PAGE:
The real problem is, that when you bring up this problem to the "extremists" they just say "we all need to learn English as the founding language of this country, etc."  which is true.  The issue is that there are NO programs (to my knowledge) in the OCA, Antiochians, or any other English based church for Spanish speaking people.  Only in individual parishes is there any kind of work being done to help Spanish speaking people learn English, etc.  Or a Spanish speaking service, etc. 

This is why I put extremism as a FIRST problem.  Yes we need to be zealous about our knowledge of the Gospel and what its trying to tell us to do.  YES we need to spread the Good News to all people.  But we ALSO need to have a better plan and better understanding of each other.  When I talk to "extremist" converts all they try to do is tell me about THEIR goal for the church in America.  What about MY goal as a cradle immigrant?  Even if they are willing to listen, they can't understand.  Believe me, i've tried a LOT. 

In all of these things i'm willing to be wrong, just to make sure that Christ is a part of ALL people that I come into contact with.  I'm not sure that the extremists are willing to be wrong. 

Please forgive me if I focused only on one side of extremism.  I think we are all aware of the problems with Ethnically minded churches.  The thing is, no one is taking an objective look at "American" minded churches, and the problems there.  (I think).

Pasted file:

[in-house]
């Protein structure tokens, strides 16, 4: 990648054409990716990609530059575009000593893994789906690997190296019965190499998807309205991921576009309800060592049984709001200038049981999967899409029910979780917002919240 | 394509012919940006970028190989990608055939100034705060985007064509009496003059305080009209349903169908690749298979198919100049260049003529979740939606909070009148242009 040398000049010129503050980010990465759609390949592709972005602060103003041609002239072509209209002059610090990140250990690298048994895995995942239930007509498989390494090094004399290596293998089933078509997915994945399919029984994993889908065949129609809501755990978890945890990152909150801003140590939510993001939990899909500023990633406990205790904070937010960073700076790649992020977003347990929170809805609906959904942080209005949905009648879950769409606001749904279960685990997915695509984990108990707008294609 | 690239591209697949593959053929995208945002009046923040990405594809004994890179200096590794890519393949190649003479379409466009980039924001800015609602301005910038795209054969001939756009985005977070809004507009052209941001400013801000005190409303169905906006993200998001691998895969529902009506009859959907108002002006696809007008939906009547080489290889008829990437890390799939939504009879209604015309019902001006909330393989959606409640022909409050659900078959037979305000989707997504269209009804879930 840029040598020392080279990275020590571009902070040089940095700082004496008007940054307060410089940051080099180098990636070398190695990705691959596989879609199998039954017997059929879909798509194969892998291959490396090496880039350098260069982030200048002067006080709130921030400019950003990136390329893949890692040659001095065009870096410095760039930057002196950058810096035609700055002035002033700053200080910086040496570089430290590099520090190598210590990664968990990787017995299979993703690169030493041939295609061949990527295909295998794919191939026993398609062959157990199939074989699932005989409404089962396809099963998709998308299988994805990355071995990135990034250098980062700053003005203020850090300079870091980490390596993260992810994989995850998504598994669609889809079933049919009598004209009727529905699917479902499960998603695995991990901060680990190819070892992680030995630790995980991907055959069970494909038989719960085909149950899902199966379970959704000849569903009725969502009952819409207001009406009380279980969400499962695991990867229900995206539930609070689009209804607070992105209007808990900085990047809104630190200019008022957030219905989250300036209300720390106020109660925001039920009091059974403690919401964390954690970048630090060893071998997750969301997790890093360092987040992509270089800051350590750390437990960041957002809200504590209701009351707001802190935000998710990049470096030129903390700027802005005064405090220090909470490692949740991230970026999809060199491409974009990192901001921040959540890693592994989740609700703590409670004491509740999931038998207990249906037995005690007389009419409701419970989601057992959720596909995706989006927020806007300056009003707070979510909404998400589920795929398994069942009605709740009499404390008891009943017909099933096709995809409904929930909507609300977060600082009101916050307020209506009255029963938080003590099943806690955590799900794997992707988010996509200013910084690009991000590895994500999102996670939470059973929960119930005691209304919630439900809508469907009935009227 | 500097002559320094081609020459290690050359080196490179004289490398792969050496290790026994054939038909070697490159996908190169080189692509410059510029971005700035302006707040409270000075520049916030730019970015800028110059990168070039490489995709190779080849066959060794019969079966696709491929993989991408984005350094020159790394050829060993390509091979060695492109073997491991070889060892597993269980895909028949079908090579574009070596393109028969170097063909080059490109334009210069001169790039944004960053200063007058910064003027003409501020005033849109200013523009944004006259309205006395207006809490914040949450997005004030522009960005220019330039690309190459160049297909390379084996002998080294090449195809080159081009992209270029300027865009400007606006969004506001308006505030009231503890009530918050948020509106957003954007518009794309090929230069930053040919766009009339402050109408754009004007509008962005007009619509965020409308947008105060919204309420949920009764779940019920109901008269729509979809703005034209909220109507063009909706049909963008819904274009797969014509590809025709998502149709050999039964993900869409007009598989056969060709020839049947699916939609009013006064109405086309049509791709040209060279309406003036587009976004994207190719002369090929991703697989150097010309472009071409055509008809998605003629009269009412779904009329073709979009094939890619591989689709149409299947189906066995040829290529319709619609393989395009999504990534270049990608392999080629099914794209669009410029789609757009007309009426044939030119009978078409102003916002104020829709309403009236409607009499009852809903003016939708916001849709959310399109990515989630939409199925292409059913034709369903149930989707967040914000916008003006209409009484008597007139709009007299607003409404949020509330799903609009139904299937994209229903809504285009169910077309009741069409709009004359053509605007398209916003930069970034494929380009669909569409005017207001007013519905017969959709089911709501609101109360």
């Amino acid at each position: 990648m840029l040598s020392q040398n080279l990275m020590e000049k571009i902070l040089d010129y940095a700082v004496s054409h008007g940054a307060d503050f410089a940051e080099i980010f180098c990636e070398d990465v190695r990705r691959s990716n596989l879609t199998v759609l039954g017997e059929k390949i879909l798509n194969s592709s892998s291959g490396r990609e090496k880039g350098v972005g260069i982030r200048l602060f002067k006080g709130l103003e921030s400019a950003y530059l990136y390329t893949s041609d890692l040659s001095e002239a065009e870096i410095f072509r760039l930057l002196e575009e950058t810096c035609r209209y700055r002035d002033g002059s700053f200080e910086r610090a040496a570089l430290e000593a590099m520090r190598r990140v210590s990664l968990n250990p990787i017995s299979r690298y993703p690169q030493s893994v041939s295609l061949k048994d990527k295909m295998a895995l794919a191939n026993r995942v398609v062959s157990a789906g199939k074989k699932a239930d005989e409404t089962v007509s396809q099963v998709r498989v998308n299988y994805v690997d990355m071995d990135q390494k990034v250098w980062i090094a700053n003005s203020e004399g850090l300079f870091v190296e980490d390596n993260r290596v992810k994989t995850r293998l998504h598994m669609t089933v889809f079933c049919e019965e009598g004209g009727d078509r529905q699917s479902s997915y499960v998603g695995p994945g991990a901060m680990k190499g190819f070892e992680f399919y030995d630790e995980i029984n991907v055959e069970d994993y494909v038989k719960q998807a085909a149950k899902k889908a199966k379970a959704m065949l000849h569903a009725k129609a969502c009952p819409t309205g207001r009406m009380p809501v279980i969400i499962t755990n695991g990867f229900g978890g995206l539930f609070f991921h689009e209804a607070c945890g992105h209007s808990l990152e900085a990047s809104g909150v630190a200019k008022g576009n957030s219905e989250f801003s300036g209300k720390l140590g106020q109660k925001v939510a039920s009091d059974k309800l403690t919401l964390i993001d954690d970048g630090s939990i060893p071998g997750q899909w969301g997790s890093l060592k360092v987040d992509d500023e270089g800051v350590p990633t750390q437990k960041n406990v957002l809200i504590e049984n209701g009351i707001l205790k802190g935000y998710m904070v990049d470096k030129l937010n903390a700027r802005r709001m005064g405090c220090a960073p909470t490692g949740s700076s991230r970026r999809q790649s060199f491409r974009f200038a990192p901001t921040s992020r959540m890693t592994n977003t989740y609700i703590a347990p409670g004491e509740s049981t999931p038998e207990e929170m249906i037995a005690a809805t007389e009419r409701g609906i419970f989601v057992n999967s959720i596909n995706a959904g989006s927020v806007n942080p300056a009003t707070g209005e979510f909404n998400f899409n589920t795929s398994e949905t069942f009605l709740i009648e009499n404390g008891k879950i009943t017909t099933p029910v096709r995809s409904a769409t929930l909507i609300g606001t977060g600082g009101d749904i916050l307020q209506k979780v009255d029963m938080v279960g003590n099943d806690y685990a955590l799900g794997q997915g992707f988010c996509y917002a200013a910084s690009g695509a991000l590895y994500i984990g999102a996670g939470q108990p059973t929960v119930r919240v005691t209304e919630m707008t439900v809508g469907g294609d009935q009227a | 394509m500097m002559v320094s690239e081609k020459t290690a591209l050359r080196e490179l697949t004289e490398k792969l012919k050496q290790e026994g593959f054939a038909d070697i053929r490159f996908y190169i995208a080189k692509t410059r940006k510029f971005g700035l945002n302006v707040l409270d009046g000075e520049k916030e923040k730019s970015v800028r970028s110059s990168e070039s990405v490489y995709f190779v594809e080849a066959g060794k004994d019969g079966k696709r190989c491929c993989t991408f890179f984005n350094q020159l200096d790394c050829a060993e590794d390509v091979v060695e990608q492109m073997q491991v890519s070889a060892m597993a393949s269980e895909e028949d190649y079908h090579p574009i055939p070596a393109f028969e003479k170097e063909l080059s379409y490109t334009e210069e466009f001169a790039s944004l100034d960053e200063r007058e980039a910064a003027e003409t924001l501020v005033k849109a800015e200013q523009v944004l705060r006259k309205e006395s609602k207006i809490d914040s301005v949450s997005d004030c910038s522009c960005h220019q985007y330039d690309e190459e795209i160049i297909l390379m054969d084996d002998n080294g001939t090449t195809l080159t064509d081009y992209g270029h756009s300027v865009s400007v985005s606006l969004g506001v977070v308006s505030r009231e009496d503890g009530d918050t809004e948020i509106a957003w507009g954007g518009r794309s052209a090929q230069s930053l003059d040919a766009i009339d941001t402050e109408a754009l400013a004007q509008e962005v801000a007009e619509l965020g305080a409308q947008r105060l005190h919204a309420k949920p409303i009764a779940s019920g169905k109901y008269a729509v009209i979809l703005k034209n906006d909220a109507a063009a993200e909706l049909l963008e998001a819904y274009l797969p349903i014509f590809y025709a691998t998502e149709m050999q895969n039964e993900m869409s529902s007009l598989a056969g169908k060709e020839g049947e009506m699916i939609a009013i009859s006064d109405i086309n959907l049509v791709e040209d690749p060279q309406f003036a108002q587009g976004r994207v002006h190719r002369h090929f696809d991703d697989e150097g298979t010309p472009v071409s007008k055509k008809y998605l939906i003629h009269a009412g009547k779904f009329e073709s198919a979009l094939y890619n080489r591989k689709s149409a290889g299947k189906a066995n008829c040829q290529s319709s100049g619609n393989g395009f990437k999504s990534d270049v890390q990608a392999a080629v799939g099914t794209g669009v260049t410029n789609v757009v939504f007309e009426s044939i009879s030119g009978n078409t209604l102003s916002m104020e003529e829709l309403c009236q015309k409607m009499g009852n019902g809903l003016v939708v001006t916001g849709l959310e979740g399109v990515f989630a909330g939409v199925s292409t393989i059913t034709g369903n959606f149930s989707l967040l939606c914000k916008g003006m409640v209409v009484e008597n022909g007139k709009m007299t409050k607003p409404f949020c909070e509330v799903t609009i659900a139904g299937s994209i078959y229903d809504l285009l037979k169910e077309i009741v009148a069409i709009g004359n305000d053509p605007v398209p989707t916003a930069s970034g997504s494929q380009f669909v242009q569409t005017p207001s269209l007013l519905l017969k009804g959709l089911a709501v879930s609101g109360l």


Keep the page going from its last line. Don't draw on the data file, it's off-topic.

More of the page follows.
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« Reply #28 on: August 26, 2006, 04:31:50 PM »

Quote
1.  We should never go to an extreme.  If we are to have ALL English then we need to be careful.  I've heard of parishes that use English and refuse to say "theotokos" but would rather say "birth-giver of God"  does this not sound pharisaical??

SCANDAL!  What's next, will the Serbs stop saying Theotokos and instead translate it as Bogorodica...

Quote
3.  I agree with a lot that's being said about small "t" traditions.  There CAN be a lot learned from them, but in my experience a lot of converts don't care to take the time to learn anything from them.  They're "hell-bent" on making sure that THEIR concept of Orthodoxy is vindicated.  This goes back to point 1 about going to extremes.

It's not that most converts are unwilling to "take the time" to learn anything.  By virtue of being a convert, a convert has already invested more time and energy into Orthodoxy than maybe 90% of their ethnicly Orthodox counterparts.  We already have our families, our cultures and such - that is not why we are converting to Orthodoxy. 
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« Reply #29 on: August 26, 2006, 05:03:47 PM »

Nektarios, 

So...you make fun of me for making an overgeneralization, and then you make one yourself?  Good times... Wink

Your point about Bogorodica is very valid though.  I admit that my example was poor, especially for the points that I provided later.  I appologize that I let my emotions get ahead of me and give a bad example for my argument.  I hope that people understood what I wanted to say anyway...